Tuesday, April 6, 2010

On Conversation

During Briercrest's SERVE conference a couple weekends ago (podcasts here), Ray Ortlund quoted Spurgeon as saying:
An individual who has no geniality about him had better be an undertaker, and bury the dead, for he will never succeed in influencing the living. . . . When a man has a large, loving heart, men go to him as ships to a haven, and feel at peace when they have anchored under the lee of his friendship. Such a man is hearty in private as well as in public; his blood is not cold and fishy, but he is warm as your own fireside. No pride and selfishness chill you when you approach him; he has his doors all open to receive you, and you are at home with him at once. - C.H. Spurgeon, "The Minister's Ordinary Conversation," in Lectures to My Students (Grand Rapids: Zondervan, 1954), 169.

Around the same time I read a student exegesis paper on Colossians 4:2-6 and got to thinking, again, about what it means to "redeem the time" speaking words "seasoned with salt."
According to C.F.D. Moule:
"seasoned with salt" in Colossians 4:6 "may well mean 'witty', 'not insipid'.... If so, this verse is a plea to Christians not to confuse loyal godliness with a dull, graceless insipidity. If a Christian is ever difficult company, it ought to be because he demands too much, not too little, from his fellows' responsiveness and wit" - The Epistles of Paul the Apostle to the Colossians and to Philemon (Cambridge: 1962), 135.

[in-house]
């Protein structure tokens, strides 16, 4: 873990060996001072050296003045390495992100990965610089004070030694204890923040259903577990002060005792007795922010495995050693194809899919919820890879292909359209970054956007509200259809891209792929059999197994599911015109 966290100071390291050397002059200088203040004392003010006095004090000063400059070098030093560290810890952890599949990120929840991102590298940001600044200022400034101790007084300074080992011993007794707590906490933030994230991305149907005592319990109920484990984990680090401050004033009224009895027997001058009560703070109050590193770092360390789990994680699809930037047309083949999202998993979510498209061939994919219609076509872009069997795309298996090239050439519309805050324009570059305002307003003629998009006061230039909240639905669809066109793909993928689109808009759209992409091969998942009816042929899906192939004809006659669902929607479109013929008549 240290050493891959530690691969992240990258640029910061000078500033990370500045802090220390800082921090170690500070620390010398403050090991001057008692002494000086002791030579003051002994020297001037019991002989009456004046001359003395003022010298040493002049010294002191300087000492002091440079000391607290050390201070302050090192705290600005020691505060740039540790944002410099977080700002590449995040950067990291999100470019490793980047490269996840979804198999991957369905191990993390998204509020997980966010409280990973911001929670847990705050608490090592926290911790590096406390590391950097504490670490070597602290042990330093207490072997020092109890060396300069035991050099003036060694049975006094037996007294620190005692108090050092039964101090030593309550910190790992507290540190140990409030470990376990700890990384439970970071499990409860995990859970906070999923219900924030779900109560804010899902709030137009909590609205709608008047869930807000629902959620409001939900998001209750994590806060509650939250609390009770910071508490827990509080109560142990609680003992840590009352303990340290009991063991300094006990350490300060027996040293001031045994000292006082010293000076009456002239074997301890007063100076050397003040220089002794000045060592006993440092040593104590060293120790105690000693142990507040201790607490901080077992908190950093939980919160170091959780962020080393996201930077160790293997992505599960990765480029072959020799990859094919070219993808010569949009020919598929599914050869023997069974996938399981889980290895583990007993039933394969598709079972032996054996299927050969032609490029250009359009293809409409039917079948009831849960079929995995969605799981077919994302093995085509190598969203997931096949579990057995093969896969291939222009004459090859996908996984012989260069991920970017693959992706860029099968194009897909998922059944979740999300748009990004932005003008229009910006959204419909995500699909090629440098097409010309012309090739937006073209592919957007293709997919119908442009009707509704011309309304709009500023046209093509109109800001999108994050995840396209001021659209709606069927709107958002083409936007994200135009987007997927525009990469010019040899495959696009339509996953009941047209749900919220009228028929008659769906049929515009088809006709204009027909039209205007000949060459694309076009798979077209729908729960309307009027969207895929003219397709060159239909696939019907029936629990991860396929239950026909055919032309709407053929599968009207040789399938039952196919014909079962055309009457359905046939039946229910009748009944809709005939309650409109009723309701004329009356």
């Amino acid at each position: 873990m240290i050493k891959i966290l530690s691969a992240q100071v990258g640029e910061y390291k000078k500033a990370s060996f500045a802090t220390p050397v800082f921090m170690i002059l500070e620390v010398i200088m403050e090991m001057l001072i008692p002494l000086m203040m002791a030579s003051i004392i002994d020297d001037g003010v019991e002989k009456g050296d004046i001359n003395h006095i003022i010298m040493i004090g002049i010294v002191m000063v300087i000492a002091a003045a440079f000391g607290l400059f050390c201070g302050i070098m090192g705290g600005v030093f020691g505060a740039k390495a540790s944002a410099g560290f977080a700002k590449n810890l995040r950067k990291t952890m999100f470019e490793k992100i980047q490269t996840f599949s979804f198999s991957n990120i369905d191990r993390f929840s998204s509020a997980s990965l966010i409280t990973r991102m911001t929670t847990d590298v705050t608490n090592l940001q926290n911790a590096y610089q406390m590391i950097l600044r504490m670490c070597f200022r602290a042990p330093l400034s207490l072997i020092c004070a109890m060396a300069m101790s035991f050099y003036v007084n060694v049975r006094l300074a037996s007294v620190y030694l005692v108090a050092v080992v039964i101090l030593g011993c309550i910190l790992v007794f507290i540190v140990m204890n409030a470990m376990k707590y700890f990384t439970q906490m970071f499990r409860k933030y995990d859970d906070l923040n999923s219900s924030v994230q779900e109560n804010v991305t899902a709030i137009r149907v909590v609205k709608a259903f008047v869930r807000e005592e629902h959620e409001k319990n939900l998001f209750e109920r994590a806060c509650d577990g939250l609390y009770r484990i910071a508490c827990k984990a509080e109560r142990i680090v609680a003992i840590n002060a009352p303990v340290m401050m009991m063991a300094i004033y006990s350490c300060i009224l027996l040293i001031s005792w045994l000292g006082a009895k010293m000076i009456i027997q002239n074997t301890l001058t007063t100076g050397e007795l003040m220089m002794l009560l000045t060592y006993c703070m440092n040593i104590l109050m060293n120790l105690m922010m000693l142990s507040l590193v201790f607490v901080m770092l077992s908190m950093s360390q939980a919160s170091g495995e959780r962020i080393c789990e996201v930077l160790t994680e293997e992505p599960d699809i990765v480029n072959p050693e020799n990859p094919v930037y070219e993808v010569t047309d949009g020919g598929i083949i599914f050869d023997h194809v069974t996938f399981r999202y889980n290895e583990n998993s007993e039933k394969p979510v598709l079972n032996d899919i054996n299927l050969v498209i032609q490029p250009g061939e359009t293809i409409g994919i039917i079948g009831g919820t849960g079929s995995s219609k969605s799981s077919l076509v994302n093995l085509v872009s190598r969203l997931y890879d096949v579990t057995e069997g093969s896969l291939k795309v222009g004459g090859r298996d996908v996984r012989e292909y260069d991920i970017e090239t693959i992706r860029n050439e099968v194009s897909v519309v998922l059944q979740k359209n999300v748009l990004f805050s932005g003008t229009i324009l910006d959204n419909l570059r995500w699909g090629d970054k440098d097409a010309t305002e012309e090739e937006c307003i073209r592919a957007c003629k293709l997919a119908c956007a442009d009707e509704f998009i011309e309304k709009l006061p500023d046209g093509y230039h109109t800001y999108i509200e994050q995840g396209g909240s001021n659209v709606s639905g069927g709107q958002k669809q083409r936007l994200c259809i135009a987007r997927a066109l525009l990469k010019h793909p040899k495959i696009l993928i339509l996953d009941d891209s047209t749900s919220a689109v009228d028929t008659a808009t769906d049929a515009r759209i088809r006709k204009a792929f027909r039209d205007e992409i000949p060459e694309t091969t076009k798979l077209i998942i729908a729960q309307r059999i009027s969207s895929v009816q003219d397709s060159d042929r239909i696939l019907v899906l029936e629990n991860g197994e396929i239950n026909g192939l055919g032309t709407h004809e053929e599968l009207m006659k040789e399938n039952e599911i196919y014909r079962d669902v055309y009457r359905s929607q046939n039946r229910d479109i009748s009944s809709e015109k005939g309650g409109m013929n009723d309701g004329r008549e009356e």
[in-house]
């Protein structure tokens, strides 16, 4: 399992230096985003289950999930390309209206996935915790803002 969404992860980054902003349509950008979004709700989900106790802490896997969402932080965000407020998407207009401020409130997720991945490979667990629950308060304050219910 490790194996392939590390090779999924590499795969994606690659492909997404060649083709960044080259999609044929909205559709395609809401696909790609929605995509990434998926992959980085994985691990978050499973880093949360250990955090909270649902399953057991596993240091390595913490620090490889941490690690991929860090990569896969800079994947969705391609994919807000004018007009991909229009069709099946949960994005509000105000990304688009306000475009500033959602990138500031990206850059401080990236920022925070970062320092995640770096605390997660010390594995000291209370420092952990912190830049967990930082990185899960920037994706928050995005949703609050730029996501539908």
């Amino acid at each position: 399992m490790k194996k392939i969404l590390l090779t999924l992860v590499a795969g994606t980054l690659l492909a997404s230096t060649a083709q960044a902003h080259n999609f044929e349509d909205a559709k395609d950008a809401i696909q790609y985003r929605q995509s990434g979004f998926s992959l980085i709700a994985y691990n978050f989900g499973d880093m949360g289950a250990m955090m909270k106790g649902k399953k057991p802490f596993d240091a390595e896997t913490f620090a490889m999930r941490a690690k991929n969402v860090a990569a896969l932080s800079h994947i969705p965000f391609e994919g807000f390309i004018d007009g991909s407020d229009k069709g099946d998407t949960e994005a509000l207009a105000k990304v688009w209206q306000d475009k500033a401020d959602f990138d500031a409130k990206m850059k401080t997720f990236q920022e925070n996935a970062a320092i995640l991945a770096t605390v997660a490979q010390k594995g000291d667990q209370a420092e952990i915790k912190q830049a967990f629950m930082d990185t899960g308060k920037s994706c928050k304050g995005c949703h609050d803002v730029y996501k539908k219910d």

Over the weekend I read Robert Goldenberg's description of traditional Jewish study:
This mode of study, called in Aramaic havruta ("fellowship"), turns text study into dialogue and makes books into tools for overcoming, not strengthening, isolation. It makes the tradition of rabbinic learning a powerful source of community cohesion, a source of speech rather than silence. This activity was usually called not "study" but "learning," and in every Jewish community an invitation to fellowship could take the form of the proposal "Let's learn together." The life of the mind and the life of society were thus made one....It seems to me that solitary study tends to seek meaning, while study be-havruta tends to look for implications. When we read by ourselves, and we are satisfied that we have understood, we naturally move on. But when "learning" is a kind of conversation, then there is always more to be said. The rate of progress is more leisurely, the depth of analysis more penetrating." - Robert Goldenberg, “Talmud” in Barry W. Holtz, ed., Back To The Sources׃ Reading the Classic Jewish Texts (1984; repr. New York: Simon & Schuster, 1992), 168-9.

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